Another blessing is, that we are pitied by God. Think of that, children, in all your sufferings and sorrows. “Like as a father pitieth his children, so the Lord pitieth them that fear him.” Dostthou lie sick? The Lord standeth by thy bedside, pitying thee. Art thou tempted of Satan? Christ is looking down upon thee, feeling in his heart thy sighs and thy groans. Hast thou come here this morning with a heavy heart, a desponding spirit? Remember, the loving heart of God sympathises with thee. In his measure Christ feels afresh what every member bears. He pities thee, and that pity of God is one of the comforts that flow into thine heart by thine adoption.
In the next place, he protects thee. Just as a hen protects her brood under her feathers from birds of prey that seek their life, so the Lord makes his own loving arms encircle his children. No father will allow his son to die, without making some attempt to resist the adversary who would slay him; and God will never allow his children to perish while his omnipotence is able to guard them. If once that everlasting arm can be palsied, if once that everlasting hand can become less than Almighty, then thou mayest die; but while thy Father lives, thy Father’s buckler shall be thy preserver, and his strong arm shall be thine effectual protection.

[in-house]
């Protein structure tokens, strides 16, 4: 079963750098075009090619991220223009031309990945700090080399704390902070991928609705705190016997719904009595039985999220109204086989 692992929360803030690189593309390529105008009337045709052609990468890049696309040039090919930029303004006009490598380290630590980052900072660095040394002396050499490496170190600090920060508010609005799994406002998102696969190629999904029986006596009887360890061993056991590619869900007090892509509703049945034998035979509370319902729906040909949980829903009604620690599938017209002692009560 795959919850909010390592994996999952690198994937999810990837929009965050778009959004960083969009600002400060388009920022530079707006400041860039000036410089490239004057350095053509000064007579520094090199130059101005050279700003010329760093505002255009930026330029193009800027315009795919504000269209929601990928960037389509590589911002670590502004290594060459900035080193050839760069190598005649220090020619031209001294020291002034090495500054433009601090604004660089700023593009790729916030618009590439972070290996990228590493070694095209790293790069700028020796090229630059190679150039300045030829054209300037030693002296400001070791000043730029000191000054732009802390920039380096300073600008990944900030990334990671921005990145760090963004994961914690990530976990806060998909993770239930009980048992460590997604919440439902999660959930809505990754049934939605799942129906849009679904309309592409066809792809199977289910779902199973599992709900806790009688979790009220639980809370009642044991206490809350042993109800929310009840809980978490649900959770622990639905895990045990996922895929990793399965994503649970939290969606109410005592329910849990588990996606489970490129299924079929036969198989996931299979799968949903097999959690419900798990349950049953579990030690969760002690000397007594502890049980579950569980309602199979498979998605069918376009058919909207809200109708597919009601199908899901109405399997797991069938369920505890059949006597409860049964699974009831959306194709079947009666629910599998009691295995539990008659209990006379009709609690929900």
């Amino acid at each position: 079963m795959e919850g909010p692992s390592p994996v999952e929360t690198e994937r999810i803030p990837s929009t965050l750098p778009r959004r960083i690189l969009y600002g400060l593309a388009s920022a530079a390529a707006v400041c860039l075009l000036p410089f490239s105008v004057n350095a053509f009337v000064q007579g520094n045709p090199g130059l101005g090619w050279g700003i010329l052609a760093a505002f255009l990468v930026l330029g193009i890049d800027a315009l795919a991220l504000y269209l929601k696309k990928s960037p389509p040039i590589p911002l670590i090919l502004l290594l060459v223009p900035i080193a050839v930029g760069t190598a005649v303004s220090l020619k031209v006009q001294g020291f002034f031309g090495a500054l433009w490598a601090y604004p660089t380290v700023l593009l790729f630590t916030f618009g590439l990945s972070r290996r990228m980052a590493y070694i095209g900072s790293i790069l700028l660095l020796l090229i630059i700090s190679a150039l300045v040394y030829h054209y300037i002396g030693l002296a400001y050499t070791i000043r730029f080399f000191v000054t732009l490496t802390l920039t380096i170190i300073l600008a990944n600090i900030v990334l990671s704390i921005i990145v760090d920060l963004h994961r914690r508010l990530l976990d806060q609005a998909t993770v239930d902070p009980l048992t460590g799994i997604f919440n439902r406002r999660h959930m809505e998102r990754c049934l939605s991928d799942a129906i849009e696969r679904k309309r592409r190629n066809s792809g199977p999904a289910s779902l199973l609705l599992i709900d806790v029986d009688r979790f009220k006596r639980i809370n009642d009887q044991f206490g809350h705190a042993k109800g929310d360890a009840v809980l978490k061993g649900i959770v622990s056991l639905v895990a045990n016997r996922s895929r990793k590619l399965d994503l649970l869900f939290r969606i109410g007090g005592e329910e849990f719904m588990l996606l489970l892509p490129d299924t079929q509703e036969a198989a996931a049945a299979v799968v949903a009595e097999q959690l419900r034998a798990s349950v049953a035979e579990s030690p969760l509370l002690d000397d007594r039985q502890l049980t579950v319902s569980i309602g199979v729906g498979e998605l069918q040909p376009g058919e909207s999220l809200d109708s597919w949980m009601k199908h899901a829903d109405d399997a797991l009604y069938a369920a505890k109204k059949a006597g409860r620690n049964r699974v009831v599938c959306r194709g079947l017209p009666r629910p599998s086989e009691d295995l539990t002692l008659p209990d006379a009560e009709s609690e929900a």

Once again, there is provision, as well as protection. Every father will take care to the utmost of his ability to provide for his children. So will God. If ye are adopted, being predestinated thereunto, most surely will he provide for you.
“All needful grace will God bestow,
And crown that grace with glory too;
He gives us all things, and withholds
No real good from upright souls.”
Mercies temporal, mercies spiritual thou shalt have, and all because you are God’s son. his redeemed child, made so by the blood of Jesus Christ.